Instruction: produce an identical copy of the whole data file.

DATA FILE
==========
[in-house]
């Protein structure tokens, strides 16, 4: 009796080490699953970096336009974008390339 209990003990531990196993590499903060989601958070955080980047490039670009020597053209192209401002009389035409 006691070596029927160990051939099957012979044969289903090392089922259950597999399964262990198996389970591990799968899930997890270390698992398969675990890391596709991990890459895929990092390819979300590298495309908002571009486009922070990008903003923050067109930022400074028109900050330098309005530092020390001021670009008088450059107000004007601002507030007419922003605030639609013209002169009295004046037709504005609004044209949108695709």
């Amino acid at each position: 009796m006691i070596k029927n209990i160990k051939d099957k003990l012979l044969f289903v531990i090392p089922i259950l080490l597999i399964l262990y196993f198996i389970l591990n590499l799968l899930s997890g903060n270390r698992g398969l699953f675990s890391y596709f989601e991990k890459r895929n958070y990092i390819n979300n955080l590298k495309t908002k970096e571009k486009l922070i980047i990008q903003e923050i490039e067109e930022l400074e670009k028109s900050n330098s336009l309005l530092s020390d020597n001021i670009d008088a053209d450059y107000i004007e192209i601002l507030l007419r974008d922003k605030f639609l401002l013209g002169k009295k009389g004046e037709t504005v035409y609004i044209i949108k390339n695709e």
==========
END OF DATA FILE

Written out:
[in-house]
């Protein structure tokens, strides 16, 4: 009796080490699953970096336009974008390339 209990003990531990196993590499903060989601958070955080980047490039670009020597053209192209401002009389035409 006691070596029927160990051939099957012979044969289903090392089922259950597999399964262990198996389970591990799968899930997890270390698992398969675990890391596709991990890459895929990092390819979300590298495309908002571009486009922070990008903003923050067109930022400074028109900050330098309005530092020390001021670009008088450059107000004007601002507030007419922003605030639609013209002169009295004046037709504005609004044209949108695709």
């Amino acid at each position: 009796m006691i070596k029927n209990i160990k051939d099957k003990l012979l044969f289903v531990i090392p089922i259950l080490l597999i399964l262990y196993f198996i389970l591990n590499l799968l899930s997890g903060n270390r698992g398969l699953f675990s890391y596709f989601e991990k890459r895929n958070y990092i390819n979300n955080l590298k495309t908002k970096e571009k486009l922070i980047i990008q903003e923050i490039e067109e930022l400074e670009k028109s900050n330098s336009l309005l530092s020390d020597n001021i670009d008088a053209d450059y107000i004007e192209i601002l507030l007419r974008d922003k605030f639609l401002l013209g002169k009295k009389g004046e037709t504005v035409y609004i044209i949108k390339n695709e």